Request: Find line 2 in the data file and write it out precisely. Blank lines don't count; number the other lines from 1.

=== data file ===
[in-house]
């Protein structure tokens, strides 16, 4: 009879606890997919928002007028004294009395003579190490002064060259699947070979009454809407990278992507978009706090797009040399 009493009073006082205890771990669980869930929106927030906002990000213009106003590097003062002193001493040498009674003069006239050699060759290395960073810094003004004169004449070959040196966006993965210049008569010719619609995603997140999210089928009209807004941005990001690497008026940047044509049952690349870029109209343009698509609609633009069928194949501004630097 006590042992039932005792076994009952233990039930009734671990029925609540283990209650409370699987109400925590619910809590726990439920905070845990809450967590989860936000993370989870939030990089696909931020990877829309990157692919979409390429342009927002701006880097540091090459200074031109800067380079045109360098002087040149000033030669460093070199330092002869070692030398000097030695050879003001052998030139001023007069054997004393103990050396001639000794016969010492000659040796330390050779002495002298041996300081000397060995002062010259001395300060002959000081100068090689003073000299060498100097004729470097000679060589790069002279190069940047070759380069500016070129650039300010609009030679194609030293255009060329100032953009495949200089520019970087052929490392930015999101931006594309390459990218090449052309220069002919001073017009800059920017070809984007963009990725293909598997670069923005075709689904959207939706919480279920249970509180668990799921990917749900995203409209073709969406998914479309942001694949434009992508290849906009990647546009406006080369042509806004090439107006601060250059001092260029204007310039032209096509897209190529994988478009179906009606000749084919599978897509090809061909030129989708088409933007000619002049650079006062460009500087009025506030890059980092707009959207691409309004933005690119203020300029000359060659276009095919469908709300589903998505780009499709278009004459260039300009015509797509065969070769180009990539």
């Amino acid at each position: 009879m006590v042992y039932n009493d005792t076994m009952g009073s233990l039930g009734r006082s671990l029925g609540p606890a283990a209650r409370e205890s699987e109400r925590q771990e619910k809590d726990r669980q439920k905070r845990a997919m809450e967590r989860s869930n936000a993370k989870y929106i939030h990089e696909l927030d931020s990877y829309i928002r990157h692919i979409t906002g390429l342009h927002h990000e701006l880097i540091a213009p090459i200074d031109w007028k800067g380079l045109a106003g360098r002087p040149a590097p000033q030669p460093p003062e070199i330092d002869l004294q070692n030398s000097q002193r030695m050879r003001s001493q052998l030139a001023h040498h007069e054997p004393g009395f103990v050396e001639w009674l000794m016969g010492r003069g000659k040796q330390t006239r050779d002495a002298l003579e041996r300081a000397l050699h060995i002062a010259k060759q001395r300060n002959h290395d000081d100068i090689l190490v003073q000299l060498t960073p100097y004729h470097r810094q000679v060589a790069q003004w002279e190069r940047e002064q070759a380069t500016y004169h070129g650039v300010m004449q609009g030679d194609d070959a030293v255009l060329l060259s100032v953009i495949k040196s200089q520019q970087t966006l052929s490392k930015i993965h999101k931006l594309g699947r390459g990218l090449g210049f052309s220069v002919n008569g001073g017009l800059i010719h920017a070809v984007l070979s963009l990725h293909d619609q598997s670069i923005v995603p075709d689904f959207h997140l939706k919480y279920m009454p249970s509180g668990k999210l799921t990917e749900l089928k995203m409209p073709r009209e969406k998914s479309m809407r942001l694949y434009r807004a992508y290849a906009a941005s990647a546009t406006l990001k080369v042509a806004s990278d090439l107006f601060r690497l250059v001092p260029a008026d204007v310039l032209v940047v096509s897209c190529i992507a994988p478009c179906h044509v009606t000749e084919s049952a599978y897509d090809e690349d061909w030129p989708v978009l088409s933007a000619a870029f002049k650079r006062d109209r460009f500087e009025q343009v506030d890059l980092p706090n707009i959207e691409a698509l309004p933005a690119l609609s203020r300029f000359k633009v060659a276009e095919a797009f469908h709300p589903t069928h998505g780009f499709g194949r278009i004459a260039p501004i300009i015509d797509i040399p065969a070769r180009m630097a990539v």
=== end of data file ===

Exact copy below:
């Protein structure tokens, strides 16, 4: 009879606890997919928002007028004294009395003579190490002064060259699947070979009454809407990278992507978009706090797009040399 009493009073006082205890771990669980869930929106927030906002990000213009106003590097003062002193001493040498009674003069006239050699060759290395960073810094003004004169004449070959040196966006993965210049008569010719619609995603997140999210089928009209807004941005990001690497008026940047044509049952690349870029109209343009698509609609633009069928194949501004630097 006590042992039932005792076994009952233990039930009734671990029925609540283990209650409370699987109400925590619910809590726990439920905070845990809450967590989860936000993370989870939030990089696909931020990877829309990157692919979409390429342009927002701006880097540091090459200074031109800067380079045109360098002087040149000033030669460093070199330092002869070692030398000097030695050879003001052998030139001023007069054997004393103990050396001639000794016969010492000659040796330390050779002495002298041996300081000397060995002062010259001395300060002959000081100068090689003073000299060498100097004729470097000679060589790069002279190069940047070759380069500016070129650039300010609009030679194609030293255009060329100032953009495949200089520019970087052929490392930015999101931006594309390459990218090449052309220069002919001073017009800059920017070809984007963009990725293909598997670069923005075709689904959207939706919480279920249970509180668990799921990917749900995203409209073709969406998914479309942001694949434009992508290849906009990647546009406006080369042509806004090439107006601060250059001092260029204007310039032209096509897209190529994988478009179906009606000749084919599978897509090809061909030129989708088409933007000619002049650079006062460009500087009025506030890059980092707009959207691409309004933005690119203020300029000359060659276009095919469908709300589903998505780009499709278009004459260039300009015509797509065969070769180009990539």